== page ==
Mother Nature has turned Lake Manitoba into a visual art project that has an ice expert in awe.
What would typically be a flat, frozen surface has been turned into something more resembling pebbles and stones, as far as the eye can see.
In another area, the water has crystallized into geometric lines that look like someone spilled a box of toothpicks or needles on the ground and they froze there.
Glaciologist Jeff Kavanaugh says the phenomena are due to supercooled water — water that remains liquid below its normal freezing point — being moved and rolled by wind as it begins to solidify.
The round stone-like shapes are actually known as slush balls — “a very poetic name, I know,” he said with a chuckle.
They are the rarer phenomenon of the two — so much so that Kavanaugh, an associate professor in earth and atmospheric sciences at the University of Alberta, has never experienced them in person.
“It’s something I would definitely like to see,” he told host Marcy Markusa in an interview with CBC’s Information Radio on Tuesday.
The ice anomalies were spotted on the weekend by Peter Hofbauer, who owns Steep Rock Kayak and Canoe on the eastern shore of the lake, about 200 kilometres northwest of Winnipeg.
He took photos and posted them on Instagram with the simple question: “Have you ever seen the lake freeze like this?”
The post has been liked and shared hundreds of times, with many people calling the formations beautiful, amazing and fascinating.
“Nature is incredible and so are these pics,” another person posted.
Hofbauer told Markusa he was kayaking exactly seven days before he took the photos.
After doing some research about the ice shapes, he found a certain set of conditions had to come together at the right time — rapidly cooling air temperature, open water close to being frozen and the right amount of wind.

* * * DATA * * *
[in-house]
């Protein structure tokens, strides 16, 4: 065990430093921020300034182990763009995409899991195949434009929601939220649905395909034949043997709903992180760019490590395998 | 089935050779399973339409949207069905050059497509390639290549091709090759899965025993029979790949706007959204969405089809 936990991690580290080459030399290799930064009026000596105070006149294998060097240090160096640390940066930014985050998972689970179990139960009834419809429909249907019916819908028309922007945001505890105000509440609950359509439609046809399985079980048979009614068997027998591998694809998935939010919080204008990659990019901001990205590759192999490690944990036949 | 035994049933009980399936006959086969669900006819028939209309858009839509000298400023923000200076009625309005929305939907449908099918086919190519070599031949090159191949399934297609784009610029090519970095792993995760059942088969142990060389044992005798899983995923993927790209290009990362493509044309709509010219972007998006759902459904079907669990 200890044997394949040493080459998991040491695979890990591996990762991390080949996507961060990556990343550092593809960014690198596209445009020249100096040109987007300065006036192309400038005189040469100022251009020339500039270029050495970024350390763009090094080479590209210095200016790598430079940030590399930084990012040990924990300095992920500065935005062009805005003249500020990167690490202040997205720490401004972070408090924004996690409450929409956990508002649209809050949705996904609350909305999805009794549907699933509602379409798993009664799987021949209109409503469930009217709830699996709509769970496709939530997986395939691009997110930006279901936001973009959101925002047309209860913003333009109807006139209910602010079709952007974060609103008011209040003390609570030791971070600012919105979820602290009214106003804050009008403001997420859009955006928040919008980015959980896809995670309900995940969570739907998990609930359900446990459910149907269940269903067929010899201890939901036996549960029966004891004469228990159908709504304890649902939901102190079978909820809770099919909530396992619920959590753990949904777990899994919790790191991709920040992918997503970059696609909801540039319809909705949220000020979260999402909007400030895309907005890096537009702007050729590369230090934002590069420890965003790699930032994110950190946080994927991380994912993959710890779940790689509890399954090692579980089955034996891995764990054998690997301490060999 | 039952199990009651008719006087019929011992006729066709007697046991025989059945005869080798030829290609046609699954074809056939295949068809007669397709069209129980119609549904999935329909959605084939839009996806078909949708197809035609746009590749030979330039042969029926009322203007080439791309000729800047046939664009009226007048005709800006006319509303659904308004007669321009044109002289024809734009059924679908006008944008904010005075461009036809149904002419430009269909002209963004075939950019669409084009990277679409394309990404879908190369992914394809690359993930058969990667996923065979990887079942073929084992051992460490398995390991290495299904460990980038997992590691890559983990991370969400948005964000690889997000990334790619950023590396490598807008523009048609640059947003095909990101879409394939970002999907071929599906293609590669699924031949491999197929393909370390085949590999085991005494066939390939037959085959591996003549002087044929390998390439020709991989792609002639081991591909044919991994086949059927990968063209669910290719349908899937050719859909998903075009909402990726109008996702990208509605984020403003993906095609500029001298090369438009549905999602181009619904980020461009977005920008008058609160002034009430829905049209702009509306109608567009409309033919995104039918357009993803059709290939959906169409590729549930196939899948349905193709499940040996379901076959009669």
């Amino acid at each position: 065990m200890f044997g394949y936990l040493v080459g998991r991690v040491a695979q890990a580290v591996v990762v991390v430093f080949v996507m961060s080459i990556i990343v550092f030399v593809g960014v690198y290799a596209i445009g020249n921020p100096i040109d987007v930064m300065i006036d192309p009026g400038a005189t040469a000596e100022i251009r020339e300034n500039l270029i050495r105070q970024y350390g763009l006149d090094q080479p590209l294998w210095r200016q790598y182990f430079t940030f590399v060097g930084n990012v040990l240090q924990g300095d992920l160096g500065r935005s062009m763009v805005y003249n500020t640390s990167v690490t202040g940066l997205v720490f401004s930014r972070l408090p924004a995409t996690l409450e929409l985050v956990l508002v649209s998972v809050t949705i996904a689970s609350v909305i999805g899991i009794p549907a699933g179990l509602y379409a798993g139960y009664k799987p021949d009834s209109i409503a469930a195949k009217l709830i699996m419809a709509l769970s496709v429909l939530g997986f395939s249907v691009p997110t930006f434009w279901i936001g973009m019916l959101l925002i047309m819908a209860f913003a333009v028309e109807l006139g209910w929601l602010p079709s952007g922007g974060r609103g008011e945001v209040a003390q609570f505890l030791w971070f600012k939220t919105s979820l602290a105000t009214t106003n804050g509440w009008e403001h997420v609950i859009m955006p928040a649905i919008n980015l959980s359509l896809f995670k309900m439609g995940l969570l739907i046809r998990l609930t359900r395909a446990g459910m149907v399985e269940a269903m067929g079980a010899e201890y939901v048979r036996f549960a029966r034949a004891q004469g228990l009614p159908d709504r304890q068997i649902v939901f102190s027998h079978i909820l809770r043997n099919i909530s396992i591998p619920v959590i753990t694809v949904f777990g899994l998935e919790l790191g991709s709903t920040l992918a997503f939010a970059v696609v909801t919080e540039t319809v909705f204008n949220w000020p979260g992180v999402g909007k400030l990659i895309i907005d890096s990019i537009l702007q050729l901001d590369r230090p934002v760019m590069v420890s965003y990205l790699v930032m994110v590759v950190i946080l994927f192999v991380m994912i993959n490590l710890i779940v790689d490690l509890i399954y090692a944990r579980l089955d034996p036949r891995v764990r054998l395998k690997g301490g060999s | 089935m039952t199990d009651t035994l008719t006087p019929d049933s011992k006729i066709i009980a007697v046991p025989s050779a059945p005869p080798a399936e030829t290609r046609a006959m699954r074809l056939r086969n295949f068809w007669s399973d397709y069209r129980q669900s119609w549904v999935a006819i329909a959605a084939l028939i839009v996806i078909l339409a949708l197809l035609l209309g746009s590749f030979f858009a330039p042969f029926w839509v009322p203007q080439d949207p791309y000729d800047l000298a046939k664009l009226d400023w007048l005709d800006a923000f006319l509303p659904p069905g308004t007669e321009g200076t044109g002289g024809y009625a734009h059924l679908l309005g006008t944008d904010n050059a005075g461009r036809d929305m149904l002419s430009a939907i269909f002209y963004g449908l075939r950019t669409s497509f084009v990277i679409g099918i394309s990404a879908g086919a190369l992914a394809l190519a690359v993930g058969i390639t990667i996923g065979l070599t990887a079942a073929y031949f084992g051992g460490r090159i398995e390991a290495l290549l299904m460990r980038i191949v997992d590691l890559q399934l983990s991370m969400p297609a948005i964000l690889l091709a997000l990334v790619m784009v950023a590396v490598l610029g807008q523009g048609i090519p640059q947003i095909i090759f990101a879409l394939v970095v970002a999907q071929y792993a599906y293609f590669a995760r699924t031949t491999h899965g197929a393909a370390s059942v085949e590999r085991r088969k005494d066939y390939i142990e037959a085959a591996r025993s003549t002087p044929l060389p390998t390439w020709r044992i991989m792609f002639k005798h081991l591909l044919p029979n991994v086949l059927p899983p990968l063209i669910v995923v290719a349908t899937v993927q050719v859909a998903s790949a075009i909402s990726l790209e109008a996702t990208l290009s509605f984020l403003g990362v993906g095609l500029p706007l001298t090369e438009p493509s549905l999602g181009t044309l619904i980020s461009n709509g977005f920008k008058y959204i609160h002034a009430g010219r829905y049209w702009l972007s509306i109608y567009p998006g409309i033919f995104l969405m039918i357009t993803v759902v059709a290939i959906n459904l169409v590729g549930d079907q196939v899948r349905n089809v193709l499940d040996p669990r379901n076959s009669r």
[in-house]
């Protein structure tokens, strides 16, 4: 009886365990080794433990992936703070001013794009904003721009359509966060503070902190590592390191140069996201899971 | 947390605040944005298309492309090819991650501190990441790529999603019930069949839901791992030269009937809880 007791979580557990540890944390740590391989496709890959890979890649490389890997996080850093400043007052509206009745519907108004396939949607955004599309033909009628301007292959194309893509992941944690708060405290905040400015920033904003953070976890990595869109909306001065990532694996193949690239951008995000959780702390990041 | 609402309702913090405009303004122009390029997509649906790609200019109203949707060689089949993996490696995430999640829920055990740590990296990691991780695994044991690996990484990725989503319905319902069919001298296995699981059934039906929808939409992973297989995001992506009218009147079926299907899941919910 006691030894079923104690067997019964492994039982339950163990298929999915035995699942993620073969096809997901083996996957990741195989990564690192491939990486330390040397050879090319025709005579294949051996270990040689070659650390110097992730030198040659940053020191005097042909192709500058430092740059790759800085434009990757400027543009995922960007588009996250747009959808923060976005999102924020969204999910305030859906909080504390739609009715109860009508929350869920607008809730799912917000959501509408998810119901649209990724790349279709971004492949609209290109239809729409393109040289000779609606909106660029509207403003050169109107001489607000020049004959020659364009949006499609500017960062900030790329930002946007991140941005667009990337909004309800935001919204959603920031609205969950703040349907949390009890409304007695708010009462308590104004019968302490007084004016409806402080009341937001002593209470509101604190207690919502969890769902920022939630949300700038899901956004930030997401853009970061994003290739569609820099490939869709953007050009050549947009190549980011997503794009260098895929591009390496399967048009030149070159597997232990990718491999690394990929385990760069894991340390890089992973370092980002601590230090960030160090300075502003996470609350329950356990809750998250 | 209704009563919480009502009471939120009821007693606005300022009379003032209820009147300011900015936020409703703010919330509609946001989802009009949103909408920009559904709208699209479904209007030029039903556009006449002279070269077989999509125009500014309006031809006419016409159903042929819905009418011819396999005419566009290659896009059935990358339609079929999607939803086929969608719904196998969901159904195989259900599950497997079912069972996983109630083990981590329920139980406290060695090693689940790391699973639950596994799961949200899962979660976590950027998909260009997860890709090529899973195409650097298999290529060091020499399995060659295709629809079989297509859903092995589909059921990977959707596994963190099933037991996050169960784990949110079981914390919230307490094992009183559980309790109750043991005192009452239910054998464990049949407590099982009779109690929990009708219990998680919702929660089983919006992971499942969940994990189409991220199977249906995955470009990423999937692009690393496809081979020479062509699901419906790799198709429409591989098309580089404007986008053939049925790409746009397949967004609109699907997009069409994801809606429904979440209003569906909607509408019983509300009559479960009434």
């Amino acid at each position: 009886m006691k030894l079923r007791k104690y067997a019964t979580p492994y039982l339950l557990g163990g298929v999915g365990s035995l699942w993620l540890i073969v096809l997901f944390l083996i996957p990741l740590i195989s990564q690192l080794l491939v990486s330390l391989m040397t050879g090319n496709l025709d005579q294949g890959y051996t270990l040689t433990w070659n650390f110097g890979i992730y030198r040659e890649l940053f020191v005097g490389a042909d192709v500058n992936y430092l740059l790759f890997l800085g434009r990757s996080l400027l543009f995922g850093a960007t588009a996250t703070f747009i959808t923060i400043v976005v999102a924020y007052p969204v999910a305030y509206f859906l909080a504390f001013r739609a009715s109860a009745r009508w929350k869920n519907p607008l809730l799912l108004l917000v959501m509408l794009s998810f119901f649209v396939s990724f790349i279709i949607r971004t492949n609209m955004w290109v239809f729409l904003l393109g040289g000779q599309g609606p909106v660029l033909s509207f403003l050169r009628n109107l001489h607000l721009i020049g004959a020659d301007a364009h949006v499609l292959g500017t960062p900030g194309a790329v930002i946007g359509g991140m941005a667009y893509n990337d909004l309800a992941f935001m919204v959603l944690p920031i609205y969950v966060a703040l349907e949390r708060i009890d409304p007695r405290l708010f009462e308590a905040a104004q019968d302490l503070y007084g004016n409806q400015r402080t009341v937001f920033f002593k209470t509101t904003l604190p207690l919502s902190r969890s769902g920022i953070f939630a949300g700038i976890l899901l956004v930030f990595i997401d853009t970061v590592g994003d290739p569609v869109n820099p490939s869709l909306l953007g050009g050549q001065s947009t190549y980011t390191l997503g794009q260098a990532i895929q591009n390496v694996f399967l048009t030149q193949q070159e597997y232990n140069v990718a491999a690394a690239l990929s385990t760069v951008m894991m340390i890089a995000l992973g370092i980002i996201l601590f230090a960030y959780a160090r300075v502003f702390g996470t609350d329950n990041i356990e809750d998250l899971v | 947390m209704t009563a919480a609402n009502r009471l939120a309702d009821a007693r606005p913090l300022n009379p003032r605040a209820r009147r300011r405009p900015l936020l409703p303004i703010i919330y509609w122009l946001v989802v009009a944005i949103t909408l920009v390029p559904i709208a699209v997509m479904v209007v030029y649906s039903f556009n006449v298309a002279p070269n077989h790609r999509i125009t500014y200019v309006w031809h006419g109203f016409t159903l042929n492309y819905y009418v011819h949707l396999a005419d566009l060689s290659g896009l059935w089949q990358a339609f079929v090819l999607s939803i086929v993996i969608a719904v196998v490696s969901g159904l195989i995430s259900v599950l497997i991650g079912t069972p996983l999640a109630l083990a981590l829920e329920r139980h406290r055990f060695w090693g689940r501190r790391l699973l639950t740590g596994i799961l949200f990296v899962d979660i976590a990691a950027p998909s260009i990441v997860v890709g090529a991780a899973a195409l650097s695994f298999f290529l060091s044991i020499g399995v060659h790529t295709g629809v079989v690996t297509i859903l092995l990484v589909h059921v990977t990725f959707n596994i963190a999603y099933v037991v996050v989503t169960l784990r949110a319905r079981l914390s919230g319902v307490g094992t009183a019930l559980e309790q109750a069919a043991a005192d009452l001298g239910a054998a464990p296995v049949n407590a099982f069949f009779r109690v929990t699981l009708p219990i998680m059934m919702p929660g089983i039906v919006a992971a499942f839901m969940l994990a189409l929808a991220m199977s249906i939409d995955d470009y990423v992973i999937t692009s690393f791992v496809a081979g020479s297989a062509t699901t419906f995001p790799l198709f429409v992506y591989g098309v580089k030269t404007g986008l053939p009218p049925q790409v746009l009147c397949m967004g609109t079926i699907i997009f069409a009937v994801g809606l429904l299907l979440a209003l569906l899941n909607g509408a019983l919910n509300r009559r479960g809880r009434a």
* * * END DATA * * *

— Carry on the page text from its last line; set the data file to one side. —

“The water created these balls of ice and they just accumulated against the shore, and it seemed to just spread out over the lake as far as I could see,” he said.
According to Kavanaugh, that’s exactly right.
There has to be a brief window where the water is open but also cold enough at the surface that these slush balls can form from wave action.
“If it’s windy enough to to whip up the water, there can be droplets that pop into the air and freeze and fall back as ice,” he said.
“And if there’s enough wave action from that wind, instead of forming the pancake ice, those pancakes are broken up, and they roll around in the waves and form these slush balls.”
Curious about the underside, Hofbauer went out Monday night and cut out a section to look at the bottom, which was much smoother. But he noted shortly after they were removed from the mass, the balls turned into snow.
“That’s why they call it slush balls,” said Kavanaugh. “They’re very much like if you took a snowball — a weakly compacted snowball … and put it in water. They’re pretty delicate.”
As for the stick-like formations, each of which was about eight centimetres long, Hofbauer found those along very thin ice at the shore.
Those are again formed again by supercooled water but with less wave influence, Kavanaugh said.
“In a calm condition, the water molecules can arrange themselves into these crystals and they tend to grow like needles. You’ll see this sometimes in puddles on the sidewalk after a rain and then the following cold snap,” he said.
Unaware of the less-than-scientific name for the round slush balls, Hofbauer created his own Latin name for the phenomenon: Cryolapidarius maritimus, which he says means “stone formations that are cold from the sea.”
“Yup, a much better name than slush balls,” Kavanaugh agreed.